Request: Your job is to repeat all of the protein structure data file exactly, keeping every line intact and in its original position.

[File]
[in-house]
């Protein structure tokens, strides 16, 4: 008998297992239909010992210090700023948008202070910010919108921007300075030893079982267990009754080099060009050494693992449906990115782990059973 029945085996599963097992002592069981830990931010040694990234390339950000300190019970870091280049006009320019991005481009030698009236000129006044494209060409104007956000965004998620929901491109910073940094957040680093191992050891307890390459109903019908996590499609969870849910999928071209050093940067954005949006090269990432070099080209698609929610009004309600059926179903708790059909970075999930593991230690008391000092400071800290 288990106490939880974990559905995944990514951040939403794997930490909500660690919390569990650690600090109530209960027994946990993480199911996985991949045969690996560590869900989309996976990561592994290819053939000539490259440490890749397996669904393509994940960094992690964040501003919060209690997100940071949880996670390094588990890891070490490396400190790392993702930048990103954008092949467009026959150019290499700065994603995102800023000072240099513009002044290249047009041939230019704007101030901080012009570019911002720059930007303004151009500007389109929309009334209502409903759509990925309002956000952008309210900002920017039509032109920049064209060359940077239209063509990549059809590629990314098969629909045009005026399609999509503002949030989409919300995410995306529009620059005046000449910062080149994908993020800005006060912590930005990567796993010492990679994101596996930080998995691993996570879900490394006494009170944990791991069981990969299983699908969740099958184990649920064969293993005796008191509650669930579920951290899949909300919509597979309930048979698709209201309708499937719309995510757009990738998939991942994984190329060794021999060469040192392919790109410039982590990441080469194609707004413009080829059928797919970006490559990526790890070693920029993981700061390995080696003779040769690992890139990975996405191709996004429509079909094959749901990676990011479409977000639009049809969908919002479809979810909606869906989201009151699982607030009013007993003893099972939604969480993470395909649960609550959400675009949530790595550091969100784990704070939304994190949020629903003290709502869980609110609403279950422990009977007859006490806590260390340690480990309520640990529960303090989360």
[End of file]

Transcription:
[in-house]
């Protein structure tokens, strides 16, 4: 008998297992239909010992210090700023948008202070910010919108921007300075030893079982267990009754080099060009050494693992449906990115782990059973 029945085996599963097992002592069981830990931010040694990234390339950000300190019970870091280049006009320019991005481009030698009236000129006044494209060409104007956000965004998620929901491109910073940094957040680093191992050891307890390459109903019908996590499609969870849910999928071209050093940067954005949006090269990432070099080209698609929610009004309600059926179903708790059909970075999930593991230690008391000092400071800290 288990106490939880974990559905995944990514951040939403794997930490909500660690919390569990650690600090109530209960027994946990993480199911996985991949045969690996560590869900989309996976990561592994290819053939000539490259440490890749397996669904393509994940960094992690964040501003919060209690997100940071949880996670390094588990890891070490490396400190790392993702930048990103954008092949467009026959150019290499700065994603995102800023000072240099513009002044290249047009041939230019704007101030901080012009570019911002720059930007303004151009500007389109929309009334209502409903759509990925309002956000952008309210900002920017039509032109920049064209060359940077239209063509990549059809590629990314098969629909045009005026399609999509503002949030989409919300995410995306529009620059005046000449910062080149994908993020800005006060912590930005990567796993010492990679994101596996930080998995691993996570879900490394006494009170944990791991069981990969299983699908969740099958184990649920064969293993005796008191509650669930579920951290899949909300919509597979309930048979698709209201309708499937719309995510757009990738998939991942994984190329060794021999060469040192392919790109410039982590990441080469194609707004413009080829059928797919970006490559990526790890070693920029993981700061390995080696003779040769690992890139990975996405191709996004429509079909094959749901990676990011479409977000639009049809969908919002479809979810909606869906989201009151699982607030009013007993003893099972939604969480993470395909649960609550959400675009949530790595550091969100784990704070939304994190949020629903003290709502869980609110609403279950422990009977007859006490806590260390340690480990309520640990529960303090989360």